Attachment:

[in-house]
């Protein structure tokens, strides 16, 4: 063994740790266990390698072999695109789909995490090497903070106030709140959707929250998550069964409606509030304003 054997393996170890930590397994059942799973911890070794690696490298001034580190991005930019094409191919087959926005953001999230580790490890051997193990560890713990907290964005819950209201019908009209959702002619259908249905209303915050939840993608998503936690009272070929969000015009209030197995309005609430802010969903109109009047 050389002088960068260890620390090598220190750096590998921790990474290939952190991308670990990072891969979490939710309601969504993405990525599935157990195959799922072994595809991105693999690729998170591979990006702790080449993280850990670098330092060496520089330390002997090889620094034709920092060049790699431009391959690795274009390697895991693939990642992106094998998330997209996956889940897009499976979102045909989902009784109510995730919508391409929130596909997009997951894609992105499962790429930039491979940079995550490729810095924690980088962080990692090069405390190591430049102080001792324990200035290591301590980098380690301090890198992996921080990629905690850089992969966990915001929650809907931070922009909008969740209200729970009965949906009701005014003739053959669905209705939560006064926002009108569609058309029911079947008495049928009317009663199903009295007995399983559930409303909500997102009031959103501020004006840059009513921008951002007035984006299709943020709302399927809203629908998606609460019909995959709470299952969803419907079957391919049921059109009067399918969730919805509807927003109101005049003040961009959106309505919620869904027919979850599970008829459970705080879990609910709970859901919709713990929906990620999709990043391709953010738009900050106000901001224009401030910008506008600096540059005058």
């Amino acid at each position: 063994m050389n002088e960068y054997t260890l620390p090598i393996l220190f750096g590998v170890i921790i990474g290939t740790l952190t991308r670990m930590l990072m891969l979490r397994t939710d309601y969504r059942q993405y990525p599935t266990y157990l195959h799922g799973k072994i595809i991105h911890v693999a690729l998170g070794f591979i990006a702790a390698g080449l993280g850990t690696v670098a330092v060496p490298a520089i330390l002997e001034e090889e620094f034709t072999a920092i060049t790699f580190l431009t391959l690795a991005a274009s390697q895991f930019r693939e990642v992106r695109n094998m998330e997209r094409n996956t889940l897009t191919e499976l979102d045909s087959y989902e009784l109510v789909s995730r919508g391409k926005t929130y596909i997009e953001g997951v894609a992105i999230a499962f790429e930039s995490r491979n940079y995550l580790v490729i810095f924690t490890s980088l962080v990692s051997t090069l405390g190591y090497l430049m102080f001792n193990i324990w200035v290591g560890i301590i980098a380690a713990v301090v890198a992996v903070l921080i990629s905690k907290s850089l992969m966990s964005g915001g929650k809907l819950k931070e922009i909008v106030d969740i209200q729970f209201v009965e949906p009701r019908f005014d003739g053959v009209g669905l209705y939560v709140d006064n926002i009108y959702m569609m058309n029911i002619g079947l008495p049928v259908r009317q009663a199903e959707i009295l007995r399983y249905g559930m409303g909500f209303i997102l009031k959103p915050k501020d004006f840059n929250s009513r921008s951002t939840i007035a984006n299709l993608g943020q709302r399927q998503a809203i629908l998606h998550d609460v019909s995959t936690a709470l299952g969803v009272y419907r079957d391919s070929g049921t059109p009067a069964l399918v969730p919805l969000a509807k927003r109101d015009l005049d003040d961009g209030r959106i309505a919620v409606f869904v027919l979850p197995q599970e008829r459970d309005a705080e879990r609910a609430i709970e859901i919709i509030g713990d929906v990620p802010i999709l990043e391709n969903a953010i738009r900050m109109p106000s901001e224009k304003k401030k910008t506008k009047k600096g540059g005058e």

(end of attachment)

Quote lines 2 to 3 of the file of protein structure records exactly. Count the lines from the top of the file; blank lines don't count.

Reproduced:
């Protein structure tokens, strides 16, 4: 063994740790266990390698072999695109789909995490090497903070106030709140959707929250998550069964409606509030304003 054997393996170890930590397994059942799973911890070794690696490298001034580190991005930019094409191919087959926005953001999230580790490890051997193990560890713990907290964005819950209201019908009209959702002619259908249905209303915050939840993608998503936690009272070929969000015009209030197995309005609430802010969903109109009047 050389002088960068260890620390090598220190750096590998921790990474290939952190991308670990990072891969979490939710309601969504993405990525599935157990195959799922072994595809991105693999690729998170591979990006702790080449993280850990670098330092060496520089330390002997090889620094034709920092060049790699431009391959690795274009390697895991693939990642992106094998998330997209996956889940897009499976979102045909989902009784109510995730919508391409929130596909997009997951894609992105499962790429930039491979940079995550490729810095924690980088962080990692090069405390190591430049102080001792324990200035290591301590980098380690301090890198992996921080990629905690850089992969966990915001929650809907931070922009909008969740209200729970009965949906009701005014003739053959669905209705939560006064926002009108569609058309029911079947008495049928009317009663199903009295007995399983559930409303909500997102009031959103501020004006840059009513921008951002007035984006299709943020709302399927809203629908998606609460019909995959709470299952969803419907079957391919049921059109009067399918969730919805509807927003109101005049003040961009959106309505919620869904027919979850599970008829459970705080879990609910709970859901919709713990929906990620999709990043391709953010738009900050106000901001224009401030910008506008600096540059005058």
């Amino acid at each position: 063994m050389n002088e960068y054997t260890l620390p090598i393996l220190f750096g590998v170890i921790i990474g290939t740790l952190t991308r670990m930590l990072m891969l979490r397994t939710d309601y969504r059942q993405y990525p599935t266990y157990l195959h799922g799973k072994i595809i991105h911890v693999a690729l998170g070794f591979i990006a702790a390698g080449l993280g850990t690696v670098a330092v060496p490298a520089i330390l002997e001034e090889e620094f034709t072999a920092i060049t790699f580190l431009t391959l690795a991005a274009s390697q895991f930019r693939e990642v992106r695109n094998m998330e997209r094409n996956t889940l897009t191919e499976l979102d045909s087959y989902e009784l109510v789909s995730r919508g391409k926005t929130y596909i997009e953001g997951v894609a992105i999230a499962f790429e930039s995490r491979n940079y995550l580790v490729i810095f924690t490890s980088l962080v990692s051997t090069l405390g190591y090497l430049m102080f001792n193990i324990w200035v290591g560890i301590i980098a380690a713990v301090v890198a992996v903070l921080i990629s905690k907290s850089l992969m966990s964005g915001g929650k809907l819950k931070e922009i909008v106030d969740i209200q729970f209201v009965e949906p009701r019908f005014d003739g053959v009209g669905l209705y939560v709140d006064n926002i009108y959702m569609m058309n029911i002619g079947l008495p049928v259908r009317q009663a199903e959707i009295l007995r399983y249905g559930m409303g909500f209303i997102l009031k959103p915050k501020d004006f840059n929250s009513r921008s951002t939840i007035a984006n299709l993608g943020q709302r399927q998503a809203i629908l998606h998550d609460v019909s995959t936690a709470l299952g969803v009272y419907r079957d391919s070929g049921t059109p009067a069964l399918v969730p919805l969000a509807k927003r109101d015009l005049d003040d961009g209030r959106i309505a919620v409606f869904v027919l979850p197995q599970e008829r459970d309005a705080e879990r609910a609430i709970e859901i919709i509030g713990d929906v990620p802010i999709l990043e391709n969903a953010i738009r900050m109109p106000s901001e224009k304003k401030k910008t506008k009047k600096g540059g005058e």